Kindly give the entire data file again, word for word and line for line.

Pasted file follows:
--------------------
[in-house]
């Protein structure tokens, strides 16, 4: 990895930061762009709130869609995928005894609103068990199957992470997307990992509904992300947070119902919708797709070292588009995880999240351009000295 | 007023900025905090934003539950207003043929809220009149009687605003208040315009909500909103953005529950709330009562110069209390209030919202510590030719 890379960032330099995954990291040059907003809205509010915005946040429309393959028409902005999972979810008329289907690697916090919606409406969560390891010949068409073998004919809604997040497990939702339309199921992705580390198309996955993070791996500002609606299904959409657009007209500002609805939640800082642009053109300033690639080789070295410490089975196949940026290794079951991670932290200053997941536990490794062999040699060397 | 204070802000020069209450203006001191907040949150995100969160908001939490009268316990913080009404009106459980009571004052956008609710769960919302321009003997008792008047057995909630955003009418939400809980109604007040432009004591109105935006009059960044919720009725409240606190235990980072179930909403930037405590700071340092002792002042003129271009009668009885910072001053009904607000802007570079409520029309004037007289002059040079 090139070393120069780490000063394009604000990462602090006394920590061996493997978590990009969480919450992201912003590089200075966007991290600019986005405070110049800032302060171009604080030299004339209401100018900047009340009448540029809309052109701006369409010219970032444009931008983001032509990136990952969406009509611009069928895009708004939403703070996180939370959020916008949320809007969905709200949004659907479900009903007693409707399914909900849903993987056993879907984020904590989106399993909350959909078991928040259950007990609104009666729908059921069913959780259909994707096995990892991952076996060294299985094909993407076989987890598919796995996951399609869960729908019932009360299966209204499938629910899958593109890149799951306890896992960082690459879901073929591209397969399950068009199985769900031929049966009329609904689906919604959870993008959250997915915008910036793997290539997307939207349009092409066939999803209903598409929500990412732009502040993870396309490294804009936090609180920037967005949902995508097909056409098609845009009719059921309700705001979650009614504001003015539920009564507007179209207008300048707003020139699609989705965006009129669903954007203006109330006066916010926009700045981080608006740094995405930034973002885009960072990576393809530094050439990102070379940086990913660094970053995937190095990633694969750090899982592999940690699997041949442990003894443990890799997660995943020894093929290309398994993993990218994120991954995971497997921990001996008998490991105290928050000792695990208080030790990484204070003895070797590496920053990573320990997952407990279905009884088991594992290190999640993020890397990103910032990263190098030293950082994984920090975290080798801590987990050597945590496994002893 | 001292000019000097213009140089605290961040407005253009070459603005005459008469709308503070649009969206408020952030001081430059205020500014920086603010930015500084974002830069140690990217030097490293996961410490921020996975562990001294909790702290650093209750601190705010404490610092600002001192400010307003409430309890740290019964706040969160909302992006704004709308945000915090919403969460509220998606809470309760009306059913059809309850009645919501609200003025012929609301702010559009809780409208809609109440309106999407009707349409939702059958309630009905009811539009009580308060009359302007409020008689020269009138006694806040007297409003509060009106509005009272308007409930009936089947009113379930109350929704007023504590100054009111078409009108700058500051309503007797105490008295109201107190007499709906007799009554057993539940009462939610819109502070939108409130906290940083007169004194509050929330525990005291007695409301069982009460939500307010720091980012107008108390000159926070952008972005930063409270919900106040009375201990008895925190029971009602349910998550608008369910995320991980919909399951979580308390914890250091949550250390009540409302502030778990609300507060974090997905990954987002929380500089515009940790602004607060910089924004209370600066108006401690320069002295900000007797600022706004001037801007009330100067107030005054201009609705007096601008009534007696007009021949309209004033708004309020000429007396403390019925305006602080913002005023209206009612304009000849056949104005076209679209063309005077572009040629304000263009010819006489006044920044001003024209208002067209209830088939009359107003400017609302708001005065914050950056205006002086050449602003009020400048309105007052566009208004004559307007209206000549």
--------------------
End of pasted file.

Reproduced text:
[in-house]
């Protein structure tokens, strides 16, 4: 990895930061762009709130869609995928005894609103068990199957992470997307990992509904992300947070119902919708797709070292588009995880999240351009000295 | 007023900025905090934003539950207003043929809220009149009687605003208040315009909500909103953005529950709330009562110069209390209030919202510590030719 890379960032330099995954990291040059907003809205509010915005946040429309393959028409902005999972979810008329289907690697916090919606409406969560390891010949068409073998004919809604997040497990939702339309199921992705580390198309996955993070791996500002609606299904959409657009007209500002609805939640800082642009053109300033690639080789070295410490089975196949940026290794079951991670932290200053997941536990490794062999040699060397 | 204070802000020069209450203006001191907040949150995100969160908001939490009268316990913080009404009106459980009571004052956008609710769960919302321009003997008792008047057995909630955003009418939400809980109604007040432009004591109105935006009059960044919720009725409240606190235990980072179930909403930037405590700071340092002792002042003129271009009668009885910072001053009904607000802007570079409520029309004037007289002059040079 090139070393120069780490000063394009604000990462602090006394920590061996493997978590990009969480919450992201912003590089200075966007991290600019986005405070110049800032302060171009604080030299004339209401100018900047009340009448540029809309052109701006369409010219970032444009931008983001032509990136990952969406009509611009069928895009708004939403703070996180939370959020916008949320809007969905709200949004659907479900009903007693409707399914909900849903993987056993879907984020904590989106399993909350959909078991928040259950007990609104009666729908059921069913959780259909994707096995990892991952076996060294299985094909993407076989987890598919796995996951399609869960729908019932009360299966209204499938629910899958593109890149799951306890896992960082690459879901073929591209397969399950068009199985769900031929049966009329609904689906919604959870993008959250997915915008910036793997290539997307939207349009092409066939999803209903598409929500990412732009502040993870396309490294804009936090609180920037967005949902995508097909056409098609845009009719059921309700705001979650009614504001003015539920009564507007179209207008300048707003020139699609989705965006009129669903954007203006109330006066916010926009700045981080608006740094995405930034973002885009960072990576393809530094050439990102070379940086990913660094970053995937190095990633694969750090899982592999940690699997041949442990003894443990890799997660995943020894093929290309398994993993990218994120991954995971497997921990001996008998490991105290928050000792695990208080030790990484204070003895070797590496920053990573320990997952407990279905009884088991594992290190999640993020890397990103910032990263190098030293950082994984920090975290080798801590987990050597945590496994002893 | 001292000019000097213009140089605290961040407005253009070459603005005459008469709308503070649009969206408020952030001081430059205020500014920086603010930015500084974002830069140690990217030097490293996961410490921020996975562990001294909790702290650093209750601190705010404490610092600002001192400010307003409430309890740290019964706040969160909302992006704004709308945000915090919403969460509220998606809470309760009306059913059809309850009645919501609200003025012929609301702010559009809780409208809609109440309106999407009707349409939702059958309630009905009811539009009580308060009359302007409020008689020269009138006694806040007297409003509060009106509005009272308007409930009936089947009113379930109350929704007023504590100054009111078409009108700058500051309503007797105490008295109201107190007499709906007799009554057993539940009462939610819109502070939108409130906290940083007169004194509050929330525990005291007695409301069982009460939500307010720091980012107008108390000159926070952008972005930063409270919900106040009375201990008895925190029971009602349910998550608008369910995320991980919909399951979580308390914890250091949550250390009540409302502030778990609300507060974090997905990954987002929380500089515009940790602004607060910089924004209370600066108006401690320069002295900000007797600022706004001037801007009330100067107030005054201009609705007096601008009534007696007009021949309209004033708004309020000429007396403390019925305006602080913002005023209206009612304009000849056949104005076209679209063309005077572009040629304000263009010819006489006044920044001003024209208002067209209830088939009359107003400017609302708001005065914050950056205006002086050449602003009020400048309105007052566009208004004559307007209206000549």